Director Jesper W Nielson once again exchanges television for cinema with the release of the Danish thriller The Exception, based upon the best-selling novel by Christian Jungersen. Exploring themes of PTSD, workplace bullying and the criminal underworld, the book presents a wide range of expressive and nerve-jangling material for the filmmaker to use at his behest, so the heat from genre fanatics’ building anticipation must have helped propel this creation. Nonetheless, the project is complete and blessed with a superb cast of heavy hitters.
The Exception investigates a small NGO bureau in Copenhagen and four women who specialise together in genocide and international affairs. For three of them – Iben (Danica Curcic), Malene (Amanda Collin) and Camilla (Lene Maria Christensen) – work is a welcome way of easing their consciences from the guilt of their secret past lives. But for Anne-Lise (Sidse Babett Knudsen), the tight-knit nature of the others’ friendship – paired with her growing suspicions that they simply do not like her – make her an outcast. The dynamic’s already frayed and tangled threads suddenly become further strained when Iben and Malene begin receiving death threats, possibly from a notorious Serbian war criminal. Before long, the distrust starts mounting the characters against each other and knives begin to come out.
The plot is driven by the four leading actors, all of whom carry their own traumas. These differing backgrounds and personality traits benefit the narrative, likely thanks to the original text’s in-depth attention that went into manifesting the novel’s personas. Due to the work of Nielson, none of this scrupulous development is lost in the transferring from page to screen. With heightened scepticism emerging as the women’s circumstances become increasingly rocky, it becomes evident that the director’s handling of elements such as mental health disorders is exemplary, much to the benefit of the movie.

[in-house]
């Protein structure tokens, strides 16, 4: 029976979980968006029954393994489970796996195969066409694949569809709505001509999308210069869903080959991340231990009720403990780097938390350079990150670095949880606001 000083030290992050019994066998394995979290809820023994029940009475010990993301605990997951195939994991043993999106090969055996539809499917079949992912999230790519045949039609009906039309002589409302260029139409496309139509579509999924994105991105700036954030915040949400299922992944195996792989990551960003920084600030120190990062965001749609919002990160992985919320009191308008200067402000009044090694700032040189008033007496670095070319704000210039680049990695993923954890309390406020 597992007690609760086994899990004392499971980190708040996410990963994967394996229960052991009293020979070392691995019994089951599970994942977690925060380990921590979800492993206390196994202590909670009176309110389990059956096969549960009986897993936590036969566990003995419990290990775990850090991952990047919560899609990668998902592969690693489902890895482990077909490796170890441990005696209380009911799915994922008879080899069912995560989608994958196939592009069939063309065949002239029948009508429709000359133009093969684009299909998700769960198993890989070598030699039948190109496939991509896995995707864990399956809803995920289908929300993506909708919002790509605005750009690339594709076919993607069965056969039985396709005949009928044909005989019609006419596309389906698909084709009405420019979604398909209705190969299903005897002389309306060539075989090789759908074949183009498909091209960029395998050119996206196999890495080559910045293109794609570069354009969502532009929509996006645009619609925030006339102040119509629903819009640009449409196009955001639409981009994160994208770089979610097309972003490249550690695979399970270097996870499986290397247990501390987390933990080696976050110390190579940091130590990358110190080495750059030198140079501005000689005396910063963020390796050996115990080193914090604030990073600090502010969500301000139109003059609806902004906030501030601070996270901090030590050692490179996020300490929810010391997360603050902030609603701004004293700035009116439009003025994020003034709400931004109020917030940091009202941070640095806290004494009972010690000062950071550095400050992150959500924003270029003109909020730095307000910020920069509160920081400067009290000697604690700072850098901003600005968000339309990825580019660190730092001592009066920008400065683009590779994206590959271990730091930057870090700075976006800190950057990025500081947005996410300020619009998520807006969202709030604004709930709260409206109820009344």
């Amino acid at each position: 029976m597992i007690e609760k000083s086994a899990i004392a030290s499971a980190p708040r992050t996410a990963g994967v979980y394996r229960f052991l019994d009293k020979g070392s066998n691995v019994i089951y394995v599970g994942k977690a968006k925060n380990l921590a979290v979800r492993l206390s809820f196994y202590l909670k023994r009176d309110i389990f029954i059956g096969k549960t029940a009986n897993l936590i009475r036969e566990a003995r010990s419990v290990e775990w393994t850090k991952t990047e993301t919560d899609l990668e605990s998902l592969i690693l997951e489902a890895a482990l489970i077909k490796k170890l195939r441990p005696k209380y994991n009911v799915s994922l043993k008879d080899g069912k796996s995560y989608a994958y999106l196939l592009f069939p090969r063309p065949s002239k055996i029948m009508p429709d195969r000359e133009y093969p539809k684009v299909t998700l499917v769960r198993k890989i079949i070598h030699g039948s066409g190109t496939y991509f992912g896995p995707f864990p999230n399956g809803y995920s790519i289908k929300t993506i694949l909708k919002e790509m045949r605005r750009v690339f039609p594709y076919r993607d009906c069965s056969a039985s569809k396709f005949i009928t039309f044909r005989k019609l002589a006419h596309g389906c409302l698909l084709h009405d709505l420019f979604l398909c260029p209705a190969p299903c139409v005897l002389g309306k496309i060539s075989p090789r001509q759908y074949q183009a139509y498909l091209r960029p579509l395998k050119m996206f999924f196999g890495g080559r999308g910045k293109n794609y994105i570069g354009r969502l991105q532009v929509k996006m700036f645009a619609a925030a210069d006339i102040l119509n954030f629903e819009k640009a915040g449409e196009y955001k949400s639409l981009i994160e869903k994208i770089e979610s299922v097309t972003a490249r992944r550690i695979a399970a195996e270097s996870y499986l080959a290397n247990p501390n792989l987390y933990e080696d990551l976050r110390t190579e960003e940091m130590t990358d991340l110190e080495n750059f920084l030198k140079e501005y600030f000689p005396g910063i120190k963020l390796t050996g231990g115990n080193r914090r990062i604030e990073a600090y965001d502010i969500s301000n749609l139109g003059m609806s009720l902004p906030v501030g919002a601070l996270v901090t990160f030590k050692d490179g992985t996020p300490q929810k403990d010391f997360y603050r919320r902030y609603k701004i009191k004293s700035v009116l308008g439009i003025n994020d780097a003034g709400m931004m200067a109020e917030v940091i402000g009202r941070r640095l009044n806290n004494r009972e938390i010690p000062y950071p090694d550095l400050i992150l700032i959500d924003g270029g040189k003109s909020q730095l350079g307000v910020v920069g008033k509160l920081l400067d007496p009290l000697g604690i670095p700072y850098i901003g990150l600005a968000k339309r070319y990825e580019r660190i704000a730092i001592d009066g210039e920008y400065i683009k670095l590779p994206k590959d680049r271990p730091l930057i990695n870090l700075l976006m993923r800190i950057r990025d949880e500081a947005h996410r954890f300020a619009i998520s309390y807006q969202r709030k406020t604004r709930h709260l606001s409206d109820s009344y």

The Exception grows exponentially unsettling as more is unearthed about each character. The commanding performances from the cast – paired with the abstract cinematography from Erik Zappon – helps propel this sense of unease further. Likewise, a symphony accompaniment of strings further tightens the screws on the frame of this portrait that slowly unveils itself in a tasty little twist as the final curtain falls.
Much like its literary parent, the core aim of the film is to present an emotional, stress-building watch that reveals very few answers until its concluding chapter. However, the flick falls short through a number of far-fetched moments which feature some making rash decisions once colleagues begin suspecting each other, resulting in a few scenes being considerably less believable. The picture also comes across as fairly dull in its lacklustre approach to threatening possibilities. It could be argued that the story would be better suited to a television series – which is perhaps reinforced by the director’s previous work in the medium. However, ultimately as a feature-length movie, The Exception is a psychological thriller that sadly lacks excitement for large portions of its 115-minute runtime.
The Exception is released digitally on demand on 22nd January 2021.
Watch the trailer for The Exception here: